Spoilers The Theme Purists Review... - This was better than I thought would be possible.
I liked the dynamic development of Faramir instead of the static iconization he gets in the book. We get the same Faramir in the end (i.e., wise enough to do what his brother could not), but Faramir cannot simply refuse the Ring straight up. We need to see what convinces him that it is a curse rather than a blessing, and the whole Osgilliath sequence did that beautifully. It also made Faramir intermediate between Boromir and Aragorn instead of Aragorn-lite. (Given that Aragorn was tempted in the movie, unlike in the book, we need to see Faramir struggle more than Aragorn to refuse it.) Also, it makes Faramir's choice in the end (the hard, self-sacrificial choice) more obvious than in the book (where there was a vague possibility of trouble). That is, after all, the story in a nutshell.
I liked the development of Gollum as a full-fledged schizophrenic, with a remnant of Smeagol pining for companionship struggling with Gollum for control. I actually fond him completely pitiable and his fall will seem all the more tragic for it. They dropped his aversion to the light, but that is a necessary sacrifice for cinematography. Also, the light = good versus dark = evil contrast no longer reflects modern morality and is best dropped.
Also, having Frodo overtly take on some of Gollum's characters and needing to think that Gollum could be saved develops this aspect of Frodo more fully than the book did. Too many readers fail to appreciate just what happens to Frodo and I think that it is critical to the story to show Frodo being destroyed. Showing him caressing the Ring and eyeing it as his precious does this perfectly. His attempt to reveal himself to the Nazgul emphasizes this further. Sam's part is done perfectly here, as he can better recognize the effect of the Ring while at the same time failing to appreciate what the Ring does to a bearer. Sam's little speech at the end borders on over-the-top but really summarizes the why of the story perfectly. In other words, I really liked the character development Sam, Frodo and Smeagol/Gollum receive - obviously, it goes further than the book and thus might not be what Tolkien intended, but that was his fault, not Jackson's. The close, with Gollum winning and Sam and Frodo wondering about their place in history, was perfect.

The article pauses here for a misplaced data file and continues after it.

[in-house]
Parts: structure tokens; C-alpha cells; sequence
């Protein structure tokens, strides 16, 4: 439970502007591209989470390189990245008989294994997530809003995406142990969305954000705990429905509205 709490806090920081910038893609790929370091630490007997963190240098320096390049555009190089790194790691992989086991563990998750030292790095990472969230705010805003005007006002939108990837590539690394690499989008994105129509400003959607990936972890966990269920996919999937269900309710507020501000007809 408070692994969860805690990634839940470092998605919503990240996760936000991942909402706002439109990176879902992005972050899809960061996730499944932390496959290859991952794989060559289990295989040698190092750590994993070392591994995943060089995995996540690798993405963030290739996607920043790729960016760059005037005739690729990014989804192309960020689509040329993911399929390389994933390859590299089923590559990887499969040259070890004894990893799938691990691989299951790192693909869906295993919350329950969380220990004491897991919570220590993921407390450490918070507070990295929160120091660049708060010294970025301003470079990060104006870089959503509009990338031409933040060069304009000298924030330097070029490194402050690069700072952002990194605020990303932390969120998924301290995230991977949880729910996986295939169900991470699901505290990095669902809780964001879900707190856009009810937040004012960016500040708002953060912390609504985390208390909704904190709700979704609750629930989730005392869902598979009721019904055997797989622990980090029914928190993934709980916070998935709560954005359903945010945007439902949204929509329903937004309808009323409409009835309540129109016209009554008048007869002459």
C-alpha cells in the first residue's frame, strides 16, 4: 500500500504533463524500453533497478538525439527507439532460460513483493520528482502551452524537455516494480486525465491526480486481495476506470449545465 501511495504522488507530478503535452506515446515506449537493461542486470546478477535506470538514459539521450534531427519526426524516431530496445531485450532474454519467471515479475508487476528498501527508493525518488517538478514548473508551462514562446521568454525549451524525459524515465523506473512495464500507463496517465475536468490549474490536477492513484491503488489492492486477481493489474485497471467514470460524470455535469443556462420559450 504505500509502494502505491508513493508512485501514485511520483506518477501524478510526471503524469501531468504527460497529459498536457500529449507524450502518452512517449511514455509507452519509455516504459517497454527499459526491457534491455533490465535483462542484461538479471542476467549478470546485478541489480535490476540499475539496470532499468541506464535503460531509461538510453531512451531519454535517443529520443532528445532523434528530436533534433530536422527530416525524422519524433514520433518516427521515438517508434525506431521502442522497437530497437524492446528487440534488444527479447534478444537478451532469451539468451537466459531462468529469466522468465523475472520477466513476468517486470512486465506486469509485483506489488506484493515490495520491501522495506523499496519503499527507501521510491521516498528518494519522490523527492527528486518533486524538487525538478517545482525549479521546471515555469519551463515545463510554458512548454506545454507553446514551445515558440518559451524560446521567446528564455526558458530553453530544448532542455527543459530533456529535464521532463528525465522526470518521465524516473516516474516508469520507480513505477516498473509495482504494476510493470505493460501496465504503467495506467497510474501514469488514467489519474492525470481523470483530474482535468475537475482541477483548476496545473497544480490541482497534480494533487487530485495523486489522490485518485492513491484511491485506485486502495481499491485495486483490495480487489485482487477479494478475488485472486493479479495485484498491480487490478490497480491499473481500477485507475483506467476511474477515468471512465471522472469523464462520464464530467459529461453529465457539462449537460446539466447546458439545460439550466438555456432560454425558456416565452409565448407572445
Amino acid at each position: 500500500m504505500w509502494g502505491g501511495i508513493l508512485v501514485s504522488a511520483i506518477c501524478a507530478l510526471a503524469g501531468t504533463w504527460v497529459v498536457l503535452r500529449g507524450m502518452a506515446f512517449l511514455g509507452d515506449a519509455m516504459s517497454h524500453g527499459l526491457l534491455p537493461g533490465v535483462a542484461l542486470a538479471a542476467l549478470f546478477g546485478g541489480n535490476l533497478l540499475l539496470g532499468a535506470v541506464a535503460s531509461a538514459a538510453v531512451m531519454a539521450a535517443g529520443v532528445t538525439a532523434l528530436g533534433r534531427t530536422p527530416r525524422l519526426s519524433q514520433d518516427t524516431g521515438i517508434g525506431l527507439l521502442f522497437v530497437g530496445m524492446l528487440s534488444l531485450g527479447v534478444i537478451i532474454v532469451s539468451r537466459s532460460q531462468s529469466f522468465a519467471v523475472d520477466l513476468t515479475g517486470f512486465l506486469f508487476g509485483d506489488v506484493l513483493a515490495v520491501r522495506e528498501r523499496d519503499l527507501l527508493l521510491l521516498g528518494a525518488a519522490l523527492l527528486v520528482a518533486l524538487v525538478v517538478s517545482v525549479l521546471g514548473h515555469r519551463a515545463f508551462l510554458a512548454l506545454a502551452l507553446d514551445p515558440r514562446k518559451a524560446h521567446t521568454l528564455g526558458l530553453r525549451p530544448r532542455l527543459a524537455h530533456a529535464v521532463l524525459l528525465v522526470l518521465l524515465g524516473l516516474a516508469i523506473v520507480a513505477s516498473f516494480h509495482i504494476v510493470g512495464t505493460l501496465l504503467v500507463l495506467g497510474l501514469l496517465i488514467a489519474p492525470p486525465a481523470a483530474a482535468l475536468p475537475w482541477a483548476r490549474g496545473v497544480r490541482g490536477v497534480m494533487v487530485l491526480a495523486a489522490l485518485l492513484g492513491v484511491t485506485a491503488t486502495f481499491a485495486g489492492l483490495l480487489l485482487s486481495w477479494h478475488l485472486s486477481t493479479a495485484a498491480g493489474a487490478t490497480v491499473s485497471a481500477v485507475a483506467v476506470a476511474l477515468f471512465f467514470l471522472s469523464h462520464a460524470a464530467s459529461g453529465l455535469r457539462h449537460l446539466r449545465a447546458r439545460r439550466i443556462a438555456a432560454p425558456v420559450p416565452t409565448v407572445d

The Rohan sequence was wonderful. Merging Erkenbrand (a non-character of no importance) with Eomer removed one character from the clutter and provided a more obvious cavalry to come to the rescue. (OK, that hill was a little steep for horses, but I'll give them some lee-way). Eowyn was perfect, as was Wormtongue. I loved the exchanges between Eowyn and both Wormtongue & Aragorn that used dialogue from RotK. This develops Eowyn's character now, as opposed to after her main deeds. It also made Wormtongue look extremely perceptive as well as just plain evil. Her interactions with Aragorn are perfect - she clearly is infatuated whereas he is somewhere else.
Gimli also gets some good development, especially in his exchanges with Eowyn. The part about dwarvish women was wonderful and I like the humor he injected (gods, it was needed). Plus, his fighting was awesome. Tolkien's weak development suggests a sleepier Gimli, but I like the bombast. Legolas' fighting was, too, even if he is no longer the hottest chick in the movie. I wish that they could develop a character for him, but Tolkien left even fewer clues for him than for Gimli. And, there simply is not time.
The Elves at Helm's Deep was fine. I liked seeing them do something, and it eliminates the question so many readers have of why the Elves did nothing. (They did, but it is documented only in the Appendices.) Adding Dol Guldur complicates things too much, so having them realize that they need to aid men even though they have not done so in so long was fairly moving.
My one qualm with the movie was with how the Ents decided to go to war. It actually is not much different from the book - the Ents see that Saruman is destroying their forest and decide to go to war. However, by having it be a spontaneous reaction rather than a deliberated one, the choice seems less self-sacrificial. (I realize that it really is not, but it is a timing-thing). Also, it just did not quite look right - Treebeard howls and suddenly a bunch of ents turn up, ready to fight. Now, I realize that this was done in part to give Pippin a moment of insight to inspire Treebeard onwards. I suppose that this might have been done before the Entmoot, but this would have deprived Merry of the scenes where he exhorts the Ents to fight, which show him to clearly grasp the situation (and, as always, faster than Pippin to do so). Keeping to the book would have lost the character development, so I suppose this is a fair trade-off.
In short, this is what you want a movie adapted from a book to do - emphasize the primary theme (here, individuals realizing that the obvious "safe" choices lead to ruination and the only hope lies in nearly hopeless choices) while attempting to correct the weaknesses of the original book (e.g., the lack of character development, failure to adequately use characters, etc.). This did as good a job of that as I can imagine.